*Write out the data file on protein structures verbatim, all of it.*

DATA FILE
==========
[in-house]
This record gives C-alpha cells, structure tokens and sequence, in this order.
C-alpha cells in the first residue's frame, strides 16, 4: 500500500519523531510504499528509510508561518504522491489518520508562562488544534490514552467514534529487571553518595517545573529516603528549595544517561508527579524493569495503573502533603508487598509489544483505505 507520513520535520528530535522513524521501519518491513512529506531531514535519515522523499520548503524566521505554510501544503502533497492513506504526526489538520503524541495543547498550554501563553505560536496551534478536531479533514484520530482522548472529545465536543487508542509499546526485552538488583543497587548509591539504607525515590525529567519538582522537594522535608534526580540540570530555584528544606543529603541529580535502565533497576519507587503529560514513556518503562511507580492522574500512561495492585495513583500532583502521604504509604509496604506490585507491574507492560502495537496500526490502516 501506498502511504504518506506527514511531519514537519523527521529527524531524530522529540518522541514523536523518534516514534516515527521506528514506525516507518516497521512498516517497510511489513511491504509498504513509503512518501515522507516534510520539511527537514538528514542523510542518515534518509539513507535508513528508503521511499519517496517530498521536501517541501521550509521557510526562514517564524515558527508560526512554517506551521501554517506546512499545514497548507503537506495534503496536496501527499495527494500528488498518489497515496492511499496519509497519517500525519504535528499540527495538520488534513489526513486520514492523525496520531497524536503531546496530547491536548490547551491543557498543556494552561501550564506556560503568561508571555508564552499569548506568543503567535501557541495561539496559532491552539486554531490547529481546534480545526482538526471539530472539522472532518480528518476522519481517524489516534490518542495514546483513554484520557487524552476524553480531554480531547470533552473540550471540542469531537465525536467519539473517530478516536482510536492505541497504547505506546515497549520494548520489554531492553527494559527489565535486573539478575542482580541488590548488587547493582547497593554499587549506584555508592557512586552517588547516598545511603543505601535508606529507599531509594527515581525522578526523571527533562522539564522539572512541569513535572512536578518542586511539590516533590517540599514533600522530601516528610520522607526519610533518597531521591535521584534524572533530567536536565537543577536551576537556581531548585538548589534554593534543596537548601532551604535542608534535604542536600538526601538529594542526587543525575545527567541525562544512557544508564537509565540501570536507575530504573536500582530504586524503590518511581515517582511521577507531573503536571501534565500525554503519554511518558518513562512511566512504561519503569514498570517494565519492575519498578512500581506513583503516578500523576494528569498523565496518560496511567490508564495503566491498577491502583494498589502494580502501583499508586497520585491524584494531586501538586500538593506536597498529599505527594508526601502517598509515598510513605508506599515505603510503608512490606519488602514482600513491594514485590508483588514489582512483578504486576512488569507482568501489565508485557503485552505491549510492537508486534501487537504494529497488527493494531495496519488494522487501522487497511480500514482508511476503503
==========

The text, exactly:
[in-house]
This record gives C-alpha cells, structure tokens and sequence, in this order.
C-alpha cells in the first residue's frame, strides 16, 4: 500500500519523531510504499528509510508561518504522491489518520508562562488544534490514552467514534529487571553518595517545573529516603528549595544517561508527579524493569495503573502533603508487598509489544483505505 507520513520535520528530535522513524521501519518491513512529506531531514535519515522523499520548503524566521505554510501544503502533497492513506504526526489538520503524541495543547498550554501563553505560536496551534478536531479533514484520530482522548472529545465536543487508542509499546526485552538488583543497587548509591539504607525515590525529567519538582522537594522535608534526580540540570530555584528544606543529603541529580535502565533497576519507587503529560514513556518503562511507580492522574500512561495492585495513583500532583502521604504509604509496604506490585507491574507492560502495537496500526490502516 501506498502511504504518506506527514511531519514537519523527521529527524531524530522529540518522541514523536523518534516514534516515527521506528514506525516507518516497521512498516517497510511489513511491504509498504513509503512518501515522507516534510520539511527537514538528514542523510542518515534518509539513507535508513528508503521511499519517496517530498521536501517541501521550509521557510526562514517564524515558527508560526512554517506551521501554517506546512499545514497548507503537506495534503496536496501527499495527494500528488498518489497515496492511499496519509497519517500525519504535528499540527495538520488534513489526513486520514492523525496520531497524536503531546496530547491536548490547551491543557498543556494552561501550564506556560503568561508571555508564552499569548506568543503567535501557541495561539496559532491552539486554531490547529481546534480545526482538526471539530472539522472532518480528518476522519481517524489516534490518542495514546483513554484520557487524552476524553480531554480531547470533552473540550471540542469531537465525536467519539473517530478516536482510536492505541497504547505506546515497549520494548520489554531492553527494559527489565535486573539478575542482580541488590548488587547493582547497593554499587549506584555508592557512586552517588547516598545511603543505601535508606529507599531509594527515581525522578526523571527533562522539564522539572512541569513535572512536578518542586511539590516533590517540599514533600522530601516528610520522607526519610533518597531521591535521584534524572533530567536536565537543577536551576537556581531548585538548589534554593534543596537548601532551604535542608534535604542536600538526601538529594542526587543525575545527567541525562544512557544508564537509565540501570536507575530504573536500582530504586524503590518511581515517582511521577507531573503536571501534565500525554503519554511518558518513562512511566512504561519503569514498570517494565519492575519498578512500581506513583503516578500523576494528569498523565496518560496511567490508564495503566491498577491502583494498589502494580502501583499508586497520585491524584494531586501538586500538593506536597498529599505527594508526601502517598509515598510513605508506599515505603510503608512490606519488602514482600513491594514485590508483588514489582512483578504486576512488569507482568501489565508485557503485552505491549510492537508486534501487537504494529497488527493494531495496519488494522487501522487497511480500514482508511476503503